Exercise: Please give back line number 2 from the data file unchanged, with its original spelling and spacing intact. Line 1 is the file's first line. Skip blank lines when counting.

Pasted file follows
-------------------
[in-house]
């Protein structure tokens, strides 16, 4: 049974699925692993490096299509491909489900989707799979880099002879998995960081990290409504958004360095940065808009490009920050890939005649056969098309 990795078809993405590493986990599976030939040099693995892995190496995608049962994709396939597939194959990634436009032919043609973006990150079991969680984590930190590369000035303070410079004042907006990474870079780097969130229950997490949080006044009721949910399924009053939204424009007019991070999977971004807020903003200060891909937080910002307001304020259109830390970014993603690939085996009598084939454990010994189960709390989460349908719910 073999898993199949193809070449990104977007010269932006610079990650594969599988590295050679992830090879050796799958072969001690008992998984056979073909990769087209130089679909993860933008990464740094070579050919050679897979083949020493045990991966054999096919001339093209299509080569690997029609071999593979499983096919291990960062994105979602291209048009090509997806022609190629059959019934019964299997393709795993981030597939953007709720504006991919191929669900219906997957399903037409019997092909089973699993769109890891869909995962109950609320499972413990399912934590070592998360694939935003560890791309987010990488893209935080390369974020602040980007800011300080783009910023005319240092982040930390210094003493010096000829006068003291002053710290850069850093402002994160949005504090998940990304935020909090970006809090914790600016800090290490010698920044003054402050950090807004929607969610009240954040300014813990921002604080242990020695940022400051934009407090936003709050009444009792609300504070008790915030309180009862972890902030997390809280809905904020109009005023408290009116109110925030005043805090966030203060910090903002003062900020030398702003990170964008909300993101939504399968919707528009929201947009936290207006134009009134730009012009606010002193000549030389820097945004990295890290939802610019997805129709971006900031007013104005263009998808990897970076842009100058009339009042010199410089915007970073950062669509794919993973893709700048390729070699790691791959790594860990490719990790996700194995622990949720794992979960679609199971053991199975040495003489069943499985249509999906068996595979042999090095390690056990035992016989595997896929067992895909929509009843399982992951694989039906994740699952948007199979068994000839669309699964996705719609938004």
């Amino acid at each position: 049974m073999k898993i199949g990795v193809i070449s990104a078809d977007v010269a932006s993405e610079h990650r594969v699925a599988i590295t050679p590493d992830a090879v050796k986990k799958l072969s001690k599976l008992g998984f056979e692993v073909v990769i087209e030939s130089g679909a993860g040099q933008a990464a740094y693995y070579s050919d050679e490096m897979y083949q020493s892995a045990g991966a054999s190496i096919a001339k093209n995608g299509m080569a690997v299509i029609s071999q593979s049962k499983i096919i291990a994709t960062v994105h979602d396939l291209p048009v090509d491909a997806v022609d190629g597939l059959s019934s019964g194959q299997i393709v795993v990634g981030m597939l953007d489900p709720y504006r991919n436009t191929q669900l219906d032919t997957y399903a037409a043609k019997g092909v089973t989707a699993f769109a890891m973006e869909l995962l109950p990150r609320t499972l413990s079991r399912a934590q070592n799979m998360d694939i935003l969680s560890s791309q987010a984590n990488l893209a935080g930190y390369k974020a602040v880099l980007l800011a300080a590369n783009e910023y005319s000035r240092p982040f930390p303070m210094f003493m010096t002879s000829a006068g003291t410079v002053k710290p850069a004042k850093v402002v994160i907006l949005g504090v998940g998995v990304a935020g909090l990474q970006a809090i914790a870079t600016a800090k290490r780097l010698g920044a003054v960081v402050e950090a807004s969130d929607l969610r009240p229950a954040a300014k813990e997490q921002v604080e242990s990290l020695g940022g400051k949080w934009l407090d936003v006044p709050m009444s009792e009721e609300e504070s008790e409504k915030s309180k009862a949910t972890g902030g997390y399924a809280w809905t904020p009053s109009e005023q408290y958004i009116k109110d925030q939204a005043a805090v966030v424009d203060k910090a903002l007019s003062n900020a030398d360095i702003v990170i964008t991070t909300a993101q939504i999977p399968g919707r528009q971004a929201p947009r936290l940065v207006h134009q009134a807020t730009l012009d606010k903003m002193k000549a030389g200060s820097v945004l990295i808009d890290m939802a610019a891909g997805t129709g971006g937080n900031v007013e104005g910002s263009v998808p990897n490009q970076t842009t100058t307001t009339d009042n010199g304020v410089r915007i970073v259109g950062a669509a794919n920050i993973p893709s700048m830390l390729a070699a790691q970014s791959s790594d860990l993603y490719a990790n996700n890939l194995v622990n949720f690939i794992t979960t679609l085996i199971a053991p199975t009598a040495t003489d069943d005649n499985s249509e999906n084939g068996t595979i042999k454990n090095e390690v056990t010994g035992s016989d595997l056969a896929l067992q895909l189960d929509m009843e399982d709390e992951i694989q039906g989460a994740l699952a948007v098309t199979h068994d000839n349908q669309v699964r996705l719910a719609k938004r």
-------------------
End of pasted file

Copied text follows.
């Protein structure tokens, strides 16, 4: 049974699925692993490096299509491909489900989707799979880099002879998995960081990290409504958004360095940065808009490009920050890939005649056969098309 990795078809993405590493986990599976030939040099693995892995190496995608049962994709396939597939194959990634436009032919043609973006990150079991969680984590930190590369000035303070410079004042907006990474870079780097969130229950997490949080006044009721949910399924009053939204424009007019991070999977971004807020903003200060891909937080910002307001304020259109830390970014993603690939085996009598084939454990010994189960709390989460349908719910 073999898993199949193809070449990104977007010269932006610079990650594969599988590295050679992830090879050796799958072969001690008992998984056979073909990769087209130089679909993860933008990464740094070579050919050679897979083949020493045990991966054999096919001339093209299509080569690997029609071999593979499983096919291990960062994105979602291209048009090509997806022609190629059959019934019964299997393709795993981030597939953007709720504006991919191929669900219906997957399903037409019997092909089973699993769109890891869909995962109950609320499972413990399912934590070592998360694939935003560890791309987010990488893209935080390369974020602040980007800011300080783009910023005319240092982040930390210094003493010096000829006068003291002053710290850069850093402002994160949005504090998940990304935020909090970006809090914790600016800090290490010698920044003054402050950090807004929607969610009240954040300014813990921002604080242990020695940022400051934009407090936003709050009444009792609300504070008790915030309180009862972890902030997390809280809905904020109009005023408290009116109110925030005043805090966030203060910090903002003062900020030398702003990170964008909300993101939504399968919707528009929201947009936290207006134009009134730009012009606010002193000549030389820097945004990295890290939802610019997805129709971006900031007013104005263009998808990897970076842009100058009339009042010199410089915007970073950062669509794919993973893709700048390729070699790691791959790594860990490719990790996700194995622990949720794992979960679609199971053991199975040495003489069943499985249509999906068996595979042999090095390690056990035992016989595997896929067992895909929509009843399982992951694989039906994740699952948007199979068994000839669309699964996705719609938004």